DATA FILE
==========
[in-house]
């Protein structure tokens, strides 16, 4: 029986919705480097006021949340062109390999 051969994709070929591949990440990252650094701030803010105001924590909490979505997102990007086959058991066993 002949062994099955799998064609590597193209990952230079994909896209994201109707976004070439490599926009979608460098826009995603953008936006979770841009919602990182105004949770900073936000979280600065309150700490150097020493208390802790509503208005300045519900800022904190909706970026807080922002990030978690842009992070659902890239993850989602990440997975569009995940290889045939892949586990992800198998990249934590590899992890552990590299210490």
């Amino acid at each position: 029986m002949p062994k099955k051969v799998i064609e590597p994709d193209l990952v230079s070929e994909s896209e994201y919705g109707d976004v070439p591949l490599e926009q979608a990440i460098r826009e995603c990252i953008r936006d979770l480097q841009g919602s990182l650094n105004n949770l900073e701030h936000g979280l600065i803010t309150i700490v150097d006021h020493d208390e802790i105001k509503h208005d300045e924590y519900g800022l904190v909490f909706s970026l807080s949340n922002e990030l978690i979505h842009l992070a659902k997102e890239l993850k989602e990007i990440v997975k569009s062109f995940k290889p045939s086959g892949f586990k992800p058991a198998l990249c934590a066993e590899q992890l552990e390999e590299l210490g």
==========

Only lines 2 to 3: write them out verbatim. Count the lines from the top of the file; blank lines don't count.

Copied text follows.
């Protein structure tokens, strides 16, 4: 029986919705480097006021949340062109390999 051969994709070929591949990440990252650094701030803010105001924590909490979505997102990007086959058991066993 002949062994099955799998064609590597193209990952230079994909896209994201109707976004070439490599926009979608460098826009995603953008936006979770841009919602990182105004949770900073936000979280600065309150700490150097020493208390802790509503208005300045519900800022904190909706970026807080922002990030978690842009992070659902890239993850989602990440997975569009995940290889045939892949586990992800198998990249934590590899992890552990590299210490």
């Amino acid at each position: 029986m002949p062994k099955k051969v799998i064609e590597p994709d193209l990952v230079s070929e994909s896209e994201y919705g109707d976004v070439p591949l490599e926009q979608a990440i460098r826009e995603c990252i953008r936006d979770l480097q841009g919602s990182l650094n105004n949770l900073e701030h936000g979280l600065i803010t309150i700490v150097d006021h020493d208390e802790i105001k509503h208005d300045e924590y519900g800022l904190v909490f909706s970026l807080s949340n922002e990030l978690i979505h842009l992070a659902k997102e890239l993850k989602e990007i990440v997975k569009s062109f995940k290889p045939s086959g892949f586990k992800p058991a198998l990249c934590a066993e590899q992890l552990e390999e590299l210490g």